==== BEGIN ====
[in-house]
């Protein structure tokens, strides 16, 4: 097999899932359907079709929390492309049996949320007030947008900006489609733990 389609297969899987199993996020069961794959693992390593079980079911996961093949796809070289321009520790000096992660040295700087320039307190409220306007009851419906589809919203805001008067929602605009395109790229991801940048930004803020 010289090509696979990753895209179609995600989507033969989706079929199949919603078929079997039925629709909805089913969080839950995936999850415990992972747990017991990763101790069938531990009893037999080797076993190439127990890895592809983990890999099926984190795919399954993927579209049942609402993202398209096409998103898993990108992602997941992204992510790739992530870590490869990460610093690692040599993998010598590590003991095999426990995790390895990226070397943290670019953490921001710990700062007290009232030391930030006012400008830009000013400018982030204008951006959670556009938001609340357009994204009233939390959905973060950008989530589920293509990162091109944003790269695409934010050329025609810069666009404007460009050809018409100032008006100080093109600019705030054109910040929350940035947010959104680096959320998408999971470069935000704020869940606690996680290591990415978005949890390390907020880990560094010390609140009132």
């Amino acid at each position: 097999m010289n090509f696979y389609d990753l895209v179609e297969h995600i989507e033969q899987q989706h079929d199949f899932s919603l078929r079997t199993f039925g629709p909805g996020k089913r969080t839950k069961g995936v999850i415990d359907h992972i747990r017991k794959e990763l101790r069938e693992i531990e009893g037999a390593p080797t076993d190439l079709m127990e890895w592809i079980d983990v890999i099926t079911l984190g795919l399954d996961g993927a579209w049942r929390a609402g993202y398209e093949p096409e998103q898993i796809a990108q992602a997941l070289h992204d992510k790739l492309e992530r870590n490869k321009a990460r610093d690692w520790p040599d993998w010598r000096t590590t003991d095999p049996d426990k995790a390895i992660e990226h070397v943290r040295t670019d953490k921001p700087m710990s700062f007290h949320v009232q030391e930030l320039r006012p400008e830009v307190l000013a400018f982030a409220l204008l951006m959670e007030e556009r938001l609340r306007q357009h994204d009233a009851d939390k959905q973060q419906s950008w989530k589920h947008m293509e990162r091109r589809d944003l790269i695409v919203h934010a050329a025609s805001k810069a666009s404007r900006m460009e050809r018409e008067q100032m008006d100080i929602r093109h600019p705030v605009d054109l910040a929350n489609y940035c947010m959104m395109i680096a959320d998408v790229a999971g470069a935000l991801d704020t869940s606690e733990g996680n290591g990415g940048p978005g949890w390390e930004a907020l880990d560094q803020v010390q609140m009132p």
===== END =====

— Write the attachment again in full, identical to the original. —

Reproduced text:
[in-house]
């Protein structure tokens, strides 16, 4: 097999899932359907079709929390492309049996949320007030947008900006489609733990 389609297969899987199993996020069961794959693992390593079980079911996961093949796809070289321009520790000096992660040295700087320039307190409220306007009851419906589809919203805001008067929602605009395109790229991801940048930004803020 010289090509696979990753895209179609995600989507033969989706079929199949919603078929079997039925629709909805089913969080839950995936999850415990992972747990017991990763101790069938531990009893037999080797076993190439127990890895592809983990890999099926984190795919399954993927579209049942609402993202398209096409998103898993990108992602997941992204992510790739992530870590490869990460610093690692040599993998010598590590003991095999426990995790390895990226070397943290670019953490921001710990700062007290009232030391930030006012400008830009000013400018982030204008951006959670556009938001609340357009994204009233939390959905973060950008989530589920293509990162091109944003790269695409934010050329025609810069666009404007460009050809018409100032008006100080093109600019705030054109910040929350940035947010959104680096959320998408999971470069935000704020869940606690996680290591990415978005949890390390907020880990560094010390609140009132």
């Amino acid at each position: 097999m010289n090509f696979y389609d990753l895209v179609e297969h995600i989507e033969q899987q989706h079929d199949f899932s919603l078929r079997t199993f039925g629709p909805g996020k089913r969080t839950k069961g995936v999850i415990d359907h992972i747990r017991k794959e990763l101790r069938e693992i531990e009893g037999a390593p080797t076993d190439l079709m127990e890895w592809i079980d983990v890999i099926t079911l984190g795919l399954d996961g993927a579209w049942r929390a609402g993202y398209e093949p096409e998103q898993i796809a990108q992602a997941l070289h992204d992510k790739l492309e992530r870590n490869k321009a990460r610093d690692w520790p040599d993998w010598r000096t590590t003991d095999p049996d426990k995790a390895i992660e990226h070397v943290r040295t670019d953490k921001p700087m710990s700062f007290h949320v009232q030391e930030l320039r006012p400008e830009v307190l000013a400018f982030a409220l204008l951006m959670e007030e556009r938001l609340r306007q357009h994204d009233a009851d939390k959905q973060q419906s950008w989530k589920h947008m293509e990162r091109r589809d944003l790269i695409v919203h934010a050329a025609s805001k810069a666009s404007r900006m460009e050809r018409e008067q100032m008006d100080i929602r093109h600019p705030v605009d054109l910040a929350n489609y940035c947010m959104m395109i680096a959320d998408v790229a999971g470069a935000l991801d704020t869940s606690e733990g996680n290591g990415g940048p978005g949890w390390e930004a907020l880990d560094q803020v010390q609140m009132p």